Here's a 2015 letter (not from one of us) to the US magazine The Nation:
"I’m respectfully requesting that you retract the slur 'Trotskyite' in Richard Kreitner’s column on Bill Kristol. Kreitner incorrectly uses this derogatory word in reference to Kristol’s father, Irving.
"The difference between 'Trotskyite' and 'Trotskyist' is a bit like the difference between the 'N-word' and 'black' or 'African-American'. As I recall, the pejorative 'Trotskyite' was coined by Stalinists, casting Left Opposition followers of Trotsky as anti-Soviet fifth columnists and/or fascist agents. The slur 'Trotskyite' is thus a sort of etymological character assassination of the man and his supporters.
"The word 'Trotskyist', on the other hand, is a neutral term that merely refers to an adherent of Leon Trotsky. It does not deride or endorse those it refers to and/or Trotsky’s theory of permanent revolution, etc."
To which some words should be added.
The term "Marxism" was coined by opponents of Marx; the term "Luxemburgism", by denigrators of Luxemburg after her death; "Leninism", after Lenin's death by Stalin and others trying to claim Lenin's authority for ideas very different from Lenin's; and "Trotskyism", by opponents of Trotsky.
It was first used on a large scale in the denunciations of Trotsky and Luxemburg sent resounding through the Communist Parties as Zinoviev, Kamenev, and Stalin worked to tighten them up and make them "monolithic" after Lenin's death in 1924. The campaign was called "Bolshevisation".
Trotsky and his comrades of the Left Opposition rejected the idea that they had a special "-ism": they were just defending, and continuing as best they could, the basic ideals of Bolshevism on the basis of which the 1917 revolution had been made.
After a while, as with the term "Marxist", the comrades had to shrug and say: "Want to call us Trotskyists? Or Marxists? OK. We'd prefer a different term, but let's accept your term and move on to the substantive political arguments".
(The term "Stalinist", by the way, was put into wide usage not by our comrades or by hostile commentators, but by Stalin himself and his own followers, as they built up what would later be called "the cult of the personality").
"Trotskyite" came into wider usage a bit later, as the Stalinist terror unfolded. The first Moscow show trial in 1936 was labelled: "Case of the Trotskyite-Zinovievite Terrorist Centre".
In the denunciations of 1924, Zinoviev was one of the leading polemicists against "Trotskyism", and the arguments, however shoddy, were understood on all sides as one between different ideas within the revolutionary workers' movement. By 1936 Zinoviev was bracketed with Trotsky as the second demon of "the Trotskyite-Zinovievite Terrorist Centre". The Stalinists were denouncing "Trotskyites" not as mistaken comrades but as fascist agents. And in the following years they were murdering them en masse.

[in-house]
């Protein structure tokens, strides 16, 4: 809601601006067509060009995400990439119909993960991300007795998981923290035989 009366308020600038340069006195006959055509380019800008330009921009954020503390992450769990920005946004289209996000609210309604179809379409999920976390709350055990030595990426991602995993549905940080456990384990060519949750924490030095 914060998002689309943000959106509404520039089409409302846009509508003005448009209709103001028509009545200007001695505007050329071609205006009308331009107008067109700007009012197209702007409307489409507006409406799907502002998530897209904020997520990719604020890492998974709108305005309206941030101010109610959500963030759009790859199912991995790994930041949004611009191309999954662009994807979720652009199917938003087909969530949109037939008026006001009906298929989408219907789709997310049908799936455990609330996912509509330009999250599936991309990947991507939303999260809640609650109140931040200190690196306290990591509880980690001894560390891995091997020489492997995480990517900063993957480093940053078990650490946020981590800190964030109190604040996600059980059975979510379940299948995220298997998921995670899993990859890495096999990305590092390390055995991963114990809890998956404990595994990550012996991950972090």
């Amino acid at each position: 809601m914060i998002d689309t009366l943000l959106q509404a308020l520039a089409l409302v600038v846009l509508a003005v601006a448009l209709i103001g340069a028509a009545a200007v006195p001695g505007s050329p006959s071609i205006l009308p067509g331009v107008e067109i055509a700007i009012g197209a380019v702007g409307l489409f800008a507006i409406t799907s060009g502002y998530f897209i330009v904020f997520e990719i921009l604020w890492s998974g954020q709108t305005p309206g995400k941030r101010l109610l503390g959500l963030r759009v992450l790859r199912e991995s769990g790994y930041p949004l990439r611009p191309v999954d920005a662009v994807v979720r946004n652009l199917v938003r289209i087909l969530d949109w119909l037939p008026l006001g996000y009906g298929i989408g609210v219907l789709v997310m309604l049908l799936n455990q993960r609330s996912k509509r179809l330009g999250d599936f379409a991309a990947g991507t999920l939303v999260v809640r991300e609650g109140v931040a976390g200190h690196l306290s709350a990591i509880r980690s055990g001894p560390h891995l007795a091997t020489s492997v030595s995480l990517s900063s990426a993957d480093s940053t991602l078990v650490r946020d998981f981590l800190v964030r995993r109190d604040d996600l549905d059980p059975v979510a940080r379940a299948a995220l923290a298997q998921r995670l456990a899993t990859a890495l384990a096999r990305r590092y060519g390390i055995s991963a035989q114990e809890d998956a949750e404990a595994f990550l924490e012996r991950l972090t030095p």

That is why "Trotskyite" has a different connotation from "Trotskyist".
The forerunner group of Workers' Liberty defined what Trotskyism means to us in the following words, in 1967:
"Trotskyism is the basic Marxist programme of the conquest of power by the international working class. It is the unfalsified Programme, method and experience of the Bolshevism of Lenin and Trotsky. It embodies the world experience of the workers' struggles' including the defence and development of Bolshevism by Trotsky and the Left Opposition in battle against the Stalinist counter-revolution in the Soviet Union.
"Trotskyism is the only developed working class alternative to venal Stalinism and supine Social Democracy. It means reliance on the self-controlling activity of the masses of the working class, which it strives to mobilise on the Programme of transitional demands as a bridge to the overthrow of capitalism and the attainment of workers' power. It is the Programme of the workers' revolution, organically linked with the practical struggle to aid its development.
"It is not only a programme, but the struggle to build a revolutionary party to fight for that programme.
"Its traditions are those of the Bolsheviks and the Left Opposition: workers' democracy, unremitting struggle for theoretical clarity, revolutionary activism, unbending hostility to and struggle against capitalism and those within the labour movement who stand for its continuation".
We'd still stand by that.
To us, "Trotskyism" is not a particular personal school of thought, but a broad political tradition, finding its origins in the very start of the workers' movement, in which Trotsky was an important leader and writer during a particular phase.
To us, the idea that "Trotskyism" could mean uncritical devotion to every particular view that Leon Trotsky had, or some belief that Trotsky said the last word on political issues, is utterly contrary to the spirit of real Trotskyism.
We've also concluded that since the 1940s "Trotskyism" in the general sense has divided into at least two distinct broad currents, one that called itself "Orthodox Trotskyism" and the other which could be called "Heterodox" or "Third Camp" Trotskyism. See here, for example. Our origins as a group were within a strand of "Orthodox Trotskyism", but we now believe that the "Heterodox Trotskyist" current offers better political anchor-points.